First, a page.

What does it take to be a super-ager?

Research suggests that moving out of your comfort zone is the key to staying mentally and physically young.

Finding role models who are older than we are gets more difficult as we age. But in the last few years, medical science has identified a new group we can aspire to join — the super-agers. The term refers to people in their 70s and 80s who have the mental or physical capability of their decades-younger counterparts.

providing services for lgbt2sq seniors

In this blog post for the Seniors Health Knowledge Network, RHO’s Devan Nambiar writes about caring for LGBT2SQ seniors:

“To provide inclusive, affirming services and welcoming health care to seniors, healthcare and social service providers working with aging populations can start by being aware that not all seniors are heterosexual and cisgender. Whether you are a volunteer, personal support worker, physician, nurse or social worker, there is plenty you can do to create a more welcoming environment for lesbian, gay, bisexualTwo-Spirit and queer (LGBT2SQ) seniors. You can start by growing your knowledge.”

Maintaining A Healthy Diet for the Elderly

34 Healthy Eating Tips for the Elderly: How a balanced diet and necessary vitamins can improve physical and mental health in old age…

Why should older adults look after their diet?

As people age, they undergo physiological changes, including reduced metabolic rate, altered taste and appetite, and decreased digestive efficiency. Because of these changes, older adults are more prone to malnutrition, muscle weakness, and various chronic diseases.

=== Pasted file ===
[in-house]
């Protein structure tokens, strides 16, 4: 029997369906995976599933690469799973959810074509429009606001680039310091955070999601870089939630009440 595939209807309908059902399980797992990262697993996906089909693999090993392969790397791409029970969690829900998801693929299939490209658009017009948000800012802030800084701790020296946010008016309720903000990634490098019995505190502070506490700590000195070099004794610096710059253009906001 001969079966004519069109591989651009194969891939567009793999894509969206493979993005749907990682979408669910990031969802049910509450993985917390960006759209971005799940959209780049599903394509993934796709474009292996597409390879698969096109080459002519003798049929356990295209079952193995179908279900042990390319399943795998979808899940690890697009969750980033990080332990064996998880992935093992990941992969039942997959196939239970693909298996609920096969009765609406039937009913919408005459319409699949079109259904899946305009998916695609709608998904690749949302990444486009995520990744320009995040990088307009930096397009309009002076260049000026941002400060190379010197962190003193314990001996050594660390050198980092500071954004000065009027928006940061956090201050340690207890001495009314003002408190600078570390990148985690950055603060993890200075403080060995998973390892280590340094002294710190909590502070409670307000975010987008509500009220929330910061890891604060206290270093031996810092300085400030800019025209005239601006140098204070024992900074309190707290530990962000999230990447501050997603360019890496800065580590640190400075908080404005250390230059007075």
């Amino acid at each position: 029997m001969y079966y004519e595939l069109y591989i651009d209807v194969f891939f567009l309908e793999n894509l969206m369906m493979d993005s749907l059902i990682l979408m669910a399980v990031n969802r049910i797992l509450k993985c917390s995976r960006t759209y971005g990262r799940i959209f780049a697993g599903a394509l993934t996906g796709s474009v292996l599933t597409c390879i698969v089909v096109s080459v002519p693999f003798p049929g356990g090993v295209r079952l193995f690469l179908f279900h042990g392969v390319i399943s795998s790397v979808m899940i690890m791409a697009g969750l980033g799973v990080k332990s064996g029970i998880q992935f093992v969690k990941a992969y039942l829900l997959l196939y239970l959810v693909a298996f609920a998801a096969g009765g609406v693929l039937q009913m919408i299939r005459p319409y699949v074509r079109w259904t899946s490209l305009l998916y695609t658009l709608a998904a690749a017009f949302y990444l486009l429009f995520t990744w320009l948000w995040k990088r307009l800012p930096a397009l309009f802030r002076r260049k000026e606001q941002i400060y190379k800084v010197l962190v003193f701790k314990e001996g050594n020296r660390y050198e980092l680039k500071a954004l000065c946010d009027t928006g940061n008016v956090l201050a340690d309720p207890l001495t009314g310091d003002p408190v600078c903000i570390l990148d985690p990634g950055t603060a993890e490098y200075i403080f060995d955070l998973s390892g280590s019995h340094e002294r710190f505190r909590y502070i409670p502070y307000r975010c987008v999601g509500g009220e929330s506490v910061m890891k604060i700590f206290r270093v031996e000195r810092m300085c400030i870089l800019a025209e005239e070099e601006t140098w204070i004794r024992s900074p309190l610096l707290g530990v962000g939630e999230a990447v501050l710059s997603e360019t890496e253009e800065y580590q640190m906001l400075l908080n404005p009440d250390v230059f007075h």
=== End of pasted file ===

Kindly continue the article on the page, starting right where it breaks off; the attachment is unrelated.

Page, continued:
Maintaining a well-balanced diet full of whole foods and ecological products can help the elderly prevent health complications and ensure their body receives vital nutrition to support daily activities and overall well-being. Moreover, healthy eating helps an aging organism to bolster the immune system and aid cellular regeneration, ensuring vitality and longevity.

Yes, ‘old person smell’ is a thing – but what causes it and can you neutralise it?

Why does evolution create this unique odour in seniors? And yes, it’s a thing. Even the Japanese have a word for it.

You don’t have to have a canine’s superior olfactory system to know that we emit different odours at different stages of our lives. Babies, for instance, naturally smell pleasant even as they produce explosive diapers and regurgitated milk. During puberty, it’s what smells like teen spirit – usually reminiscent of onion and sweat – that is likely to be the scent du jour.

Your personal smell-scape changes again in your senior years and it’s not because you’ve adopted a new cologne or perfume. We’re talking about the “old person smell”, which you might have caught whiffs of in the just-vacated MRT seat, lift, taxi interior or if you live with elderly parents or grandparents: An amalgamation of Axe brand oil, moth balls and an unmistakable greasy, grassy odour.

Never past your prime! 13 peaks we reach at 40 or later – from sex to running to self-esteem

It’s easy to fixate on everything you’re getting worse at as you age. I’m 48, and trying to remember a phone number long enough to dial it, write under time pressure or sprint after the bus all leave me marvelling – if that’s the word – at my evaporating abilities. Muscle and bone mass decline from your 30s, and midlife can feel like a slippery, baffling slope towards decay (yes, I am fun to be around, thank you for noticing). But are there things even someone as ancient as me can still get better at?